As a presidential candidate, Joe Biden promised to change the tax code in ways that would encourage pharmaceutical manufacturing to be based in the United States, rather than overseas.
Several of Biden's tax proposals have advanced, though they would have an uncertain impact on the pharmaceutical industry.
After taking office, Biden proposed several tax changes that could affect the production decisions of pharmaceutical companies, said Thornton Matheson, a senior fellow at the Urban Institute-Brookings Institution Tax Policy Center.
(Warning: We're about to enter the weeds of international tax policy.)
One change would affect the global intangible low-taxed income, or GILTI. This refers to the income earned by foreign affiliates of U.S. companies that exceeds a 10% return on their tangible assets. Currently, a U.S. corporation must include half of the GILTI income earned by its foreign affiliates in the gross income that is subject to the U,S. corporate income tax. However, it can claim a tax credit for 80% of the foreign tax paid on GILTI.
Notably, under the current rules, a multinational corporation might be able to avoid GILTI taxation by "blending" income earned in low tax-rate countries with income earned in high-tax rate countries, effectively sidestepping much of the tax bite.
Biden's Build Back Better legislation, which has passed the House and is now being considered by the Senate, would change how GILTI operates. It would effectively bar cross-country "blending" strategy and would increase the effective tax rate on GILTI from 10.5% to 15%.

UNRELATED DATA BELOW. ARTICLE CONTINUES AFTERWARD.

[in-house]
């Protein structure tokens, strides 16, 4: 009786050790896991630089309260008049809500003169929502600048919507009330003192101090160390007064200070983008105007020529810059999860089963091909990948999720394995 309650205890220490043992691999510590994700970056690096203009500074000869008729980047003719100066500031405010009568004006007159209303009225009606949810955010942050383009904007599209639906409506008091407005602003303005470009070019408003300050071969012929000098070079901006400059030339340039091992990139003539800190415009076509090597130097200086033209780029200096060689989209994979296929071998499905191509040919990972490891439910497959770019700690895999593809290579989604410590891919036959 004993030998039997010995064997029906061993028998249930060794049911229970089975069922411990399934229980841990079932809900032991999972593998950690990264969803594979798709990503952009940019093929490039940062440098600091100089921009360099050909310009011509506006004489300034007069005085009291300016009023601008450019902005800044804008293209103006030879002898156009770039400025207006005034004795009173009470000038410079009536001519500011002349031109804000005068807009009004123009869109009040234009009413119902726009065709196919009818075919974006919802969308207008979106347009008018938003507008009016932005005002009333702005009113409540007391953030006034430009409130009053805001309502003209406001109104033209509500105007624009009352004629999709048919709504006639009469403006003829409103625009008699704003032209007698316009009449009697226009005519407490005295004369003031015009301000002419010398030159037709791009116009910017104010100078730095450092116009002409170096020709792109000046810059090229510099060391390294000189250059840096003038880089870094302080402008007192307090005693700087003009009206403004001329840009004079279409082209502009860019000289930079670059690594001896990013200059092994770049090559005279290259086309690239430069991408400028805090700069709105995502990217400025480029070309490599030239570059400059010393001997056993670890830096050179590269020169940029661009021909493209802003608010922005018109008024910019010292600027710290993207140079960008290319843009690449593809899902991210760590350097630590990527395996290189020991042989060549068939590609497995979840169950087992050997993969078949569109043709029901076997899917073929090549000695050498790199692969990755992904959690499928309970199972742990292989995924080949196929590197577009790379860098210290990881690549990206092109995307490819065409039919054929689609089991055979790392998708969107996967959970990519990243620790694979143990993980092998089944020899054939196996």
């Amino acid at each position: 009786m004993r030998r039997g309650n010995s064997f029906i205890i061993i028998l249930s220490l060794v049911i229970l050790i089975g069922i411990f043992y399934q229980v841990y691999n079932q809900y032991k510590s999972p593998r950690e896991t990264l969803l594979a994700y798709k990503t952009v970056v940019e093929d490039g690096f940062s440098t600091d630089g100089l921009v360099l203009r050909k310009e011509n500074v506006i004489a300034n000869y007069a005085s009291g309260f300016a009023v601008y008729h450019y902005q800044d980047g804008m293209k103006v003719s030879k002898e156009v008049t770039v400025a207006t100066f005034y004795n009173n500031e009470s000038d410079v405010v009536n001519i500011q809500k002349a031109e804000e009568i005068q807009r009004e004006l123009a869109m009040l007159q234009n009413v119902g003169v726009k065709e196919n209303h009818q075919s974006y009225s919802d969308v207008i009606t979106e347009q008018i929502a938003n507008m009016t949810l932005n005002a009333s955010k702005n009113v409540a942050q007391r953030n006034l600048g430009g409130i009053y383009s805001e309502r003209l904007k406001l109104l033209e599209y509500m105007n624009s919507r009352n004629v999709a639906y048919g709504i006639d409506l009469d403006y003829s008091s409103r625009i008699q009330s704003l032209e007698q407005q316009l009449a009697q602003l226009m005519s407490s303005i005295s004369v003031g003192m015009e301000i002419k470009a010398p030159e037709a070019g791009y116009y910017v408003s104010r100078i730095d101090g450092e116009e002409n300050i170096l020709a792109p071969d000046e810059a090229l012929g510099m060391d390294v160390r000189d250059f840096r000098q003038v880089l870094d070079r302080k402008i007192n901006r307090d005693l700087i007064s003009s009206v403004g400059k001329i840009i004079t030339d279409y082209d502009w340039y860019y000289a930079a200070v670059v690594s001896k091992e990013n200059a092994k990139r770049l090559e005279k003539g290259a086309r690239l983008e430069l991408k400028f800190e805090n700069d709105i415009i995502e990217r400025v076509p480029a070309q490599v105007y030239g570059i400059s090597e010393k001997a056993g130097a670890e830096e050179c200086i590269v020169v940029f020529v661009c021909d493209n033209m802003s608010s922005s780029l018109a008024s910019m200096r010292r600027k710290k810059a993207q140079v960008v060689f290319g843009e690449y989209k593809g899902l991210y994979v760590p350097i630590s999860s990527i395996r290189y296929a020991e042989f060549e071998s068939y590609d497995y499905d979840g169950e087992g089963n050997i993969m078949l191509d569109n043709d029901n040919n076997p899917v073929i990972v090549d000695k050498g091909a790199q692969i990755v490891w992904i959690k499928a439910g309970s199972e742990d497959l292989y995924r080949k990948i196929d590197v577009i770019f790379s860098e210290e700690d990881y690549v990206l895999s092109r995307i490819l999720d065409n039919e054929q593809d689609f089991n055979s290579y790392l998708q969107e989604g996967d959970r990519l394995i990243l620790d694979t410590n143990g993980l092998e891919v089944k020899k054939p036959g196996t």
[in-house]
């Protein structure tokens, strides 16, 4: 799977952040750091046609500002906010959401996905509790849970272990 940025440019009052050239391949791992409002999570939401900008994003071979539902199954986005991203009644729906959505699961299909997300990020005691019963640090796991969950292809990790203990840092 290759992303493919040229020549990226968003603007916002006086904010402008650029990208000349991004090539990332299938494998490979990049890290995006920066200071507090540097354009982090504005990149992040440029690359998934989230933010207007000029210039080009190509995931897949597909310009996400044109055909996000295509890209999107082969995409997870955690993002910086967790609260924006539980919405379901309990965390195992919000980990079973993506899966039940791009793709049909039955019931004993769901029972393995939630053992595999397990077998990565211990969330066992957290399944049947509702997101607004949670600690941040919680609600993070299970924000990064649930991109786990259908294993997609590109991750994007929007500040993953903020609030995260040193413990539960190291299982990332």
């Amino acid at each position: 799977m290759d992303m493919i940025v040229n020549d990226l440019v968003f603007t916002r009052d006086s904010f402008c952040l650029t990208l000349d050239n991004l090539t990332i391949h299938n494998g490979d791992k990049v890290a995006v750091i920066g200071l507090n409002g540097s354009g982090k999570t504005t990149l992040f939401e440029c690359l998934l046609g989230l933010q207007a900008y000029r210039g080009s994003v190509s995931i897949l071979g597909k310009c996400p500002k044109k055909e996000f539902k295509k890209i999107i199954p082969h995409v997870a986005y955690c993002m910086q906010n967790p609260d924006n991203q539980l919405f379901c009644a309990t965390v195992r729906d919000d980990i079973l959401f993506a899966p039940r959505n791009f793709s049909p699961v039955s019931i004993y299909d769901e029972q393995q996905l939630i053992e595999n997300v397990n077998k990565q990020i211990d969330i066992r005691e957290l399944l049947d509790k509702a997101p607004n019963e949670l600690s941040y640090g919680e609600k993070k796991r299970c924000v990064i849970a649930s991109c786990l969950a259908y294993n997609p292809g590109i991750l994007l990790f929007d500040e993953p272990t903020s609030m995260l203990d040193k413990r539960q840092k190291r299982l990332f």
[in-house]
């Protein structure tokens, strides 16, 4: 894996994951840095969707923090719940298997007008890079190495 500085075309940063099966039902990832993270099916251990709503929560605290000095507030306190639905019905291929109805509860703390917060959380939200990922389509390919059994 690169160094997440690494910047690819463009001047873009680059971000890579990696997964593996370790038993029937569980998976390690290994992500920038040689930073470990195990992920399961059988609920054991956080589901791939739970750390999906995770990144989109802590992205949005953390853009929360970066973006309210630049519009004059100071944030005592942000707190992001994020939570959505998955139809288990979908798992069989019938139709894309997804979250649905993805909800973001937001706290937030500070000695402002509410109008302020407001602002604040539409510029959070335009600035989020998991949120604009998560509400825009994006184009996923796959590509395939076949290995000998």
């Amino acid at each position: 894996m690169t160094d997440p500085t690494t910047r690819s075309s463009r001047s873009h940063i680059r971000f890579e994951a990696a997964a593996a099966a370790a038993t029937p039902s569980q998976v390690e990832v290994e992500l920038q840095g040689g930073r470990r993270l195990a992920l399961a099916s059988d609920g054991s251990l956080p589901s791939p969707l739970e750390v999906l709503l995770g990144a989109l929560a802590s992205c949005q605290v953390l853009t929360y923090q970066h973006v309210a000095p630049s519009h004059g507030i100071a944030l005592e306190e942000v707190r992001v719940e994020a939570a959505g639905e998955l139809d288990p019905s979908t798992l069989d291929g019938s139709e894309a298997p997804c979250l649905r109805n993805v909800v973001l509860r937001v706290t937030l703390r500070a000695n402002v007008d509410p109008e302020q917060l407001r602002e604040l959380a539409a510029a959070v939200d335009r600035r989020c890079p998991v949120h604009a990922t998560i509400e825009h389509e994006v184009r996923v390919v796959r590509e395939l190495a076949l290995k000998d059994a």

The second provision that could affect pharmaceutical manufacturing involves foreign-derived intangible income, or FDII. This refers to U.S. income from the sale of goods and services abroad that exceeds a 10% return on domestic tangible assets.
Currently, U.S. corporations can take a 37.5% deduction from the 21% corporate tax for foreign-derived intangible income, resulting in an effective 13.125% tax rate. .
Both of these changes "could have both positive and negative effects" on the pharmaceutical sector's decisions on where to base their production, Matheson said.
For instance, "GILTI reform makes it less advantageous to invest offshore, but it increases the pressure for 'inversion.'" Inversion refers to U.S. corporations being acquired by a foreign entity, with shareholders continuing to own the corporation indirectly through their ownership of the foreign acquirer's shares.
Biden's proposals may not have a dramatic impact on pharmaceutical manufacturing choices, and they face a challenging road in the Senate. But they are still alive. We rate this promise In the Works.